Part of the Crinoidea class, feather stars are marine invertebrates, and there are more than 500 species around the world. Also called comatulids, feather stars are free-living, unstalked animals that live near rocky bottoms in shallow water. Related to sea stars, feather stars usually have five to 10 feathery fringes, which they use for swimming. Some species have more than 100 arms. The number of arms differs among species.
Although sea feathers are found in shallow-water marine habitats and near coral reefs around the world, they are more abundant in the Indian and Atlantic Oceans. Specific geographic distribution and depth range vary according to species. Antedon is a genus common in the Atlantic, while Tropiometra is abundant in the Pacific. Species of the genus Stephanometra are found in the Pacific, in waters shallower than 65 feet. The depth range of Antedon bifida is 15 feet to 650 feet, but the species can survive in waters deeper than 1,000 feet.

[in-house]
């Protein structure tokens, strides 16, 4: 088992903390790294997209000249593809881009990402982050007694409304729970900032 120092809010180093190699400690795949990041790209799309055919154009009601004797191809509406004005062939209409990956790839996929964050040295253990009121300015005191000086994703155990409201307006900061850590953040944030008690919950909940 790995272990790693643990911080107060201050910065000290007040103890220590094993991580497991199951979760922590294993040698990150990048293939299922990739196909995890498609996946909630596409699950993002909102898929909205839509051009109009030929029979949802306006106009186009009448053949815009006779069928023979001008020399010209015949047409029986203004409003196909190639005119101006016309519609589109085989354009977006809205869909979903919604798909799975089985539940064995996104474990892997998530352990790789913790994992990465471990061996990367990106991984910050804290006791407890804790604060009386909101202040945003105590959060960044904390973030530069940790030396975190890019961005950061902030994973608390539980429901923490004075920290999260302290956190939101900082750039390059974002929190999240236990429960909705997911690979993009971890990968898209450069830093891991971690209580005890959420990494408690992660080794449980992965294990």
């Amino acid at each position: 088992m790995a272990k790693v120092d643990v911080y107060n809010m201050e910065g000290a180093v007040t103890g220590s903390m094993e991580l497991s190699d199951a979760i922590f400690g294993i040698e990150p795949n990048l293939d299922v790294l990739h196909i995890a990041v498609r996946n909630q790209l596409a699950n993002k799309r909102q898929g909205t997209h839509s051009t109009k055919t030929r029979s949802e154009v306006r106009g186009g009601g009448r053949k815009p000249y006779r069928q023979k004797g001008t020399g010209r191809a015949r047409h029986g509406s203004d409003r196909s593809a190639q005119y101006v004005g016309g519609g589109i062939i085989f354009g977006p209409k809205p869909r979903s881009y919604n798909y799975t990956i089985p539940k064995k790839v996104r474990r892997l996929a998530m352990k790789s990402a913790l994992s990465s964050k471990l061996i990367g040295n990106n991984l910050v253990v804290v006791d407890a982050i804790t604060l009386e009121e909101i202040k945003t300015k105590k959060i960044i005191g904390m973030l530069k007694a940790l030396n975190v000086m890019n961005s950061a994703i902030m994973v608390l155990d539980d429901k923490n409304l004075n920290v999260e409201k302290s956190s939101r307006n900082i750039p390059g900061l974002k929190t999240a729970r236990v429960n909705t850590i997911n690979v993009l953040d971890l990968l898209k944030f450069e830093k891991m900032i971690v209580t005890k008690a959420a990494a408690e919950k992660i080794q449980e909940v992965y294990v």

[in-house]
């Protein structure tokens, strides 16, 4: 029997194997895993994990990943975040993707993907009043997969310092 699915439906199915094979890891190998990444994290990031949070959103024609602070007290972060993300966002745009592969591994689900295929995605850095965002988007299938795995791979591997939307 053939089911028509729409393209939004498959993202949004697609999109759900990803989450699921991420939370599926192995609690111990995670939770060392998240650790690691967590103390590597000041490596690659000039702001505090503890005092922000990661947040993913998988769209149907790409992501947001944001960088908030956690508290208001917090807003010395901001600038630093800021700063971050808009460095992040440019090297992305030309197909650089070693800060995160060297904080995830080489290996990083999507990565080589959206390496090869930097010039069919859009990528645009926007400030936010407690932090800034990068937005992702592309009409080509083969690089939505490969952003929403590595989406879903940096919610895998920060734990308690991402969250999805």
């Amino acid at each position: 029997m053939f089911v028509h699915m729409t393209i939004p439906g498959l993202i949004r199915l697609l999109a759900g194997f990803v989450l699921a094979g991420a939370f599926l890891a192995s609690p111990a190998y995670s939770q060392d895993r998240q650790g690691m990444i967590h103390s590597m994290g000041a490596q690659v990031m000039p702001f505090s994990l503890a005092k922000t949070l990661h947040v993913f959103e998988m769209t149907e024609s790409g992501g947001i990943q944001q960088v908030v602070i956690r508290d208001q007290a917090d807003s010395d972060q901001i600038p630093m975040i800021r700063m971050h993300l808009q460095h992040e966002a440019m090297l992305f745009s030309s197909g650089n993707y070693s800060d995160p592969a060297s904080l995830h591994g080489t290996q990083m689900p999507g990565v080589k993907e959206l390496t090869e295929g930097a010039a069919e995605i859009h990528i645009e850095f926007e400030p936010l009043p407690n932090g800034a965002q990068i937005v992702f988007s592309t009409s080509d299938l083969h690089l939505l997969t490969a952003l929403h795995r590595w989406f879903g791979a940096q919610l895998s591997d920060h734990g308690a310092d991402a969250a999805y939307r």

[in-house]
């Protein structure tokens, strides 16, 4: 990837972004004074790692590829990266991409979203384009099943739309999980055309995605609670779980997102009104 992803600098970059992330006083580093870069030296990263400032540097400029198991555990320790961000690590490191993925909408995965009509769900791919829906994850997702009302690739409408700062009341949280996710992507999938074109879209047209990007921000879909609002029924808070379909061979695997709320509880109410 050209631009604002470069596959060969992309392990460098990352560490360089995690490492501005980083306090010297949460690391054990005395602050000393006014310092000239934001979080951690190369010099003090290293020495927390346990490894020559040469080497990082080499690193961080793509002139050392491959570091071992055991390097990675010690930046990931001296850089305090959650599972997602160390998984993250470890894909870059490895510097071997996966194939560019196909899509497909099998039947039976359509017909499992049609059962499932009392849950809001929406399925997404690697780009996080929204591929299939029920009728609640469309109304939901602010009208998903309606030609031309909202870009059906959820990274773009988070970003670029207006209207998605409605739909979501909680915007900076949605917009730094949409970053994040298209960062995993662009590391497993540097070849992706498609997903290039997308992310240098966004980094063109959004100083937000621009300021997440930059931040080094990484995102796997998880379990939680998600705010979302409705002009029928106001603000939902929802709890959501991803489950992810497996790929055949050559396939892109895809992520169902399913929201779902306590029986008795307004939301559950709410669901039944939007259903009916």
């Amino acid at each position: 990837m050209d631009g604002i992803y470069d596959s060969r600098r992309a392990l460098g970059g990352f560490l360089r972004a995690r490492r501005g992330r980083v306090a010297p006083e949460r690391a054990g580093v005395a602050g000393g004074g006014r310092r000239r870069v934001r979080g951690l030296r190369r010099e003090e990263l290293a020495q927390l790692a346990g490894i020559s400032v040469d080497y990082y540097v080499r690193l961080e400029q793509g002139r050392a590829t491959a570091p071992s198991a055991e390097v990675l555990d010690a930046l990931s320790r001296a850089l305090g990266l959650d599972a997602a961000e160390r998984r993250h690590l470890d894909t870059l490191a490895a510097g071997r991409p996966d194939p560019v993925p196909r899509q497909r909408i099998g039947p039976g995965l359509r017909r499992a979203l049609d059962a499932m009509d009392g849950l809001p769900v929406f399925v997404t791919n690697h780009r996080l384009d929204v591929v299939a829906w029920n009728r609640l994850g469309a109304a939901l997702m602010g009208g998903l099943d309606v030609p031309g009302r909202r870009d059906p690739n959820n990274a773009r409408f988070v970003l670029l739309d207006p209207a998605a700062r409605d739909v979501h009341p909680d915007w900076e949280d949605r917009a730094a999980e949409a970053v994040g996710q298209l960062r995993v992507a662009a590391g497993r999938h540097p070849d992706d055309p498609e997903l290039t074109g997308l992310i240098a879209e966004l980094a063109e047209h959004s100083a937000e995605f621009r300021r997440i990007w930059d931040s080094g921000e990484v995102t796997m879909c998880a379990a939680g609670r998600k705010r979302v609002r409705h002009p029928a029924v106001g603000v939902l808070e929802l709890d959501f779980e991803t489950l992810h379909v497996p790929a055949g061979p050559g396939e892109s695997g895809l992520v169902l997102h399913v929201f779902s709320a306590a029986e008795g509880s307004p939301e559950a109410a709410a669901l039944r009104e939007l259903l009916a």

Reproduction and Life Cycle
Sea feathers have male and female individuals, producing ovules and sperm, which are release and fertilized in the water. After hatching, the barrel-shaped larvae of some species can attach themselves to the bottom surface through a stalk. During the last stage of their metamorphosis, sea feathers release their body from the stalk. After about 16 months, sea feather reach sexual maturity.
Sea feather are filter-feeders, using their arms to trap plankton and organic particles that float in the water. They use a layer of mucous that cover their arms to capture food and propel it towards their months, which are located on their dorsal side, nearby the anus. The digestive system of the sea feather is a tube that connects the mouth to the anus.
Size and Color
Different species of sea feathers can have distinct sizes, colors and number of arms. Antedon bifida is purple to pink and often have 20 arms, which measure 4 inches each. The deep red species Comaster multibrachiatus can have as many as 100 arms and have 10 inches of arm-span. Species of the genus Oxycomanthus can also have a number of arms above the average, showing a wide range of colors, from yellow to green.